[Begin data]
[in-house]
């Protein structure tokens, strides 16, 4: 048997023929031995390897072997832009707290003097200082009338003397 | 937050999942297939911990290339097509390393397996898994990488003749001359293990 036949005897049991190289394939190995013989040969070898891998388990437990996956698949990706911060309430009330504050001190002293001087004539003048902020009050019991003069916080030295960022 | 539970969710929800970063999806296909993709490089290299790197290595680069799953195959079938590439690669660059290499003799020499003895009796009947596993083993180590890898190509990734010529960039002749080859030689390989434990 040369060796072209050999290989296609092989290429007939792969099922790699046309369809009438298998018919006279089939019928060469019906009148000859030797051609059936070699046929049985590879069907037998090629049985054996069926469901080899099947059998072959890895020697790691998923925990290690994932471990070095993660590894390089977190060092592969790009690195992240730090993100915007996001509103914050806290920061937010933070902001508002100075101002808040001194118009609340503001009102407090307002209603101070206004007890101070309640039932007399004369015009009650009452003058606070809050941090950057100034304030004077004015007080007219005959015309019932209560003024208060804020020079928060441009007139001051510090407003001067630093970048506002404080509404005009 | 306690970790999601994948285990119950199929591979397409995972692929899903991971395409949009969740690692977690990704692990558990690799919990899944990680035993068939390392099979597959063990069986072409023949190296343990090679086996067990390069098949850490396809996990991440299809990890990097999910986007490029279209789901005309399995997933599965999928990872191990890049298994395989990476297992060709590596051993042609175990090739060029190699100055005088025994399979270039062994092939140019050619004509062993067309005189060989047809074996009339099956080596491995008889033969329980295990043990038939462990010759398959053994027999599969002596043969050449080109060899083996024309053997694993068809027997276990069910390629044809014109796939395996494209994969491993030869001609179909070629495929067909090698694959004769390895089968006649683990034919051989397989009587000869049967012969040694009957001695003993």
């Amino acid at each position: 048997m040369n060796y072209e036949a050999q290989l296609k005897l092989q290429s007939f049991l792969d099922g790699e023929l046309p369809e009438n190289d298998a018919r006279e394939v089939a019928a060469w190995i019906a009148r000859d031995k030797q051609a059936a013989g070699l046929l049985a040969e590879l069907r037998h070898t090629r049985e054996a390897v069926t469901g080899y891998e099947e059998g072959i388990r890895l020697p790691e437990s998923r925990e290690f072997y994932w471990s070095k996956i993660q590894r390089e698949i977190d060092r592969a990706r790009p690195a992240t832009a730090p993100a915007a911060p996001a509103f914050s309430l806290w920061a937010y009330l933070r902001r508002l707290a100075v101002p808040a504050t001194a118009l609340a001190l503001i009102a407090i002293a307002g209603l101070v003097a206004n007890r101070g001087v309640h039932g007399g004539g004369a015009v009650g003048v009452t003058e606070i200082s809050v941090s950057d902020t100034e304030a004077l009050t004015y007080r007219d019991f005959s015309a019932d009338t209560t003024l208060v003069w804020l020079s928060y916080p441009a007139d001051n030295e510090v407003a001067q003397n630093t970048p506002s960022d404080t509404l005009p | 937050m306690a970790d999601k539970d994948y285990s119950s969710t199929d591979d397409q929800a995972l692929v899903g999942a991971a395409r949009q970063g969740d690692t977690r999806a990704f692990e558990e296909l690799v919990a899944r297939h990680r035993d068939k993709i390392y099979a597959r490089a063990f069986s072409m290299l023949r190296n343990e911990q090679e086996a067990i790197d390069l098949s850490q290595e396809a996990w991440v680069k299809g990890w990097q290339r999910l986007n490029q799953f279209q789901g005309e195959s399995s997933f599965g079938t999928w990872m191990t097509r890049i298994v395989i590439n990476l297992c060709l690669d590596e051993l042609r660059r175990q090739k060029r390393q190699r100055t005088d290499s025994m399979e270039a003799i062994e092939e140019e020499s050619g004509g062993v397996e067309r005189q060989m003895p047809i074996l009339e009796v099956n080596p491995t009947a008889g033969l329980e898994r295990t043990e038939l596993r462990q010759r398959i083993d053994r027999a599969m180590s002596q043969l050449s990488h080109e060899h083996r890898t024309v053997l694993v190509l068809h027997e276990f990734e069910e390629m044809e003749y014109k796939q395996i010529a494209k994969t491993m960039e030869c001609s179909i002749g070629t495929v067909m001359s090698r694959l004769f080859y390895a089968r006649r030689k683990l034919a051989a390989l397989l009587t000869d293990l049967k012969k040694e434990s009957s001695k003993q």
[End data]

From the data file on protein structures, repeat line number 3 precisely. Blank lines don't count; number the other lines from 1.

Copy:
């Amino acid at each position: 048997m040369n060796y072209e036949a050999q290989l296609k005897l092989q290429s007939f049991l792969d099922g790699e023929l046309p369809e009438n190289d298998a018919r006279e394939v089939a019928a060469w190995i019906a009148r000859d031995k030797q051609a059936a013989g070699l046929l049985a040969e590879l069907r037998h070898t090629r049985e054996a390897v069926t469901g080899y891998e099947e059998g072959i388990r890895l020697p790691e437990s998923r925990e290690f072997y994932w471990s070095k996956i993660q590894r390089e698949i977190d060092r592969a990706r790009p690195a992240t832009a730090p993100a915007a911060p996001a509103f914050s309430l806290w920061a937010y009330l933070r902001r508002l707290a100075v101002p808040a504050t001194a118009l609340a001190l503001i009102a407090i002293a307002g209603l101070v003097a206004n007890r101070g001087v309640h039932g007399g004539g004369a015009v009650g003048v009452t003058e606070i200082s809050v941090s950057d902020t100034e304030a004077l009050t004015y007080r007219d019991f005959s015309a019932d009338t209560t003024l208060v003069w804020l020079s928060y916080p441009a007139d001051n030295e510090v407003a001067q003397n630093t970048p506002s960022d404080t509404l005009p | 937050m306690a970790d999601k539970d994948y285990s119950s969710t199929d591979d397409q929800a995972l692929v899903g999942a991971a395409r949009q970063g969740d690692t977690r999806a990704f692990e558990e296909l690799v919990a899944r297939h990680r035993d068939k993709i390392y099979a597959r490089a063990f069986s072409m290299l023949r190296n343990e911990q090679e086996a067990i790197d390069l098949s850490q290595e396809a996990w991440v680069k299809g990890w990097q290339r999910l986007n490029q799953f279209q789901g005309e195959s399995s997933f599965g079938t999928w990872m191990t097509r890049i298994v395989i590439n990476l297992c060709l690669d590596e051993l042609r660059r175990q090739k060029r390393q190699r100055t005088d290499s025994m399979e270039a003799i062994e092939e140019e020499s050619g004509g062993v397996e067309r005189q060989m003895p047809i074996l009339e009796v099956n080596p491995t009947a008889g033969l329980e898994r295990t043990e038939l596993r462990q010759r398959i083993d053994r027999a599969m180590s002596q043969l050449s990488h080109e060899h083996r890898t024309v053997l694993v190509l068809h027997e276990f990734e069910e390629m044809e003749y014109k796939q395996i010529a494209k994969t491993m960039e030869c001609s179909i002749g070629t495929v067909m001359s090698r694959l004769f080859y390895a089968r006649r030689k683990l034919a051989a390989l397989l009587t000869d293990l049967k012969k040694e434990s009957s001695k003993q």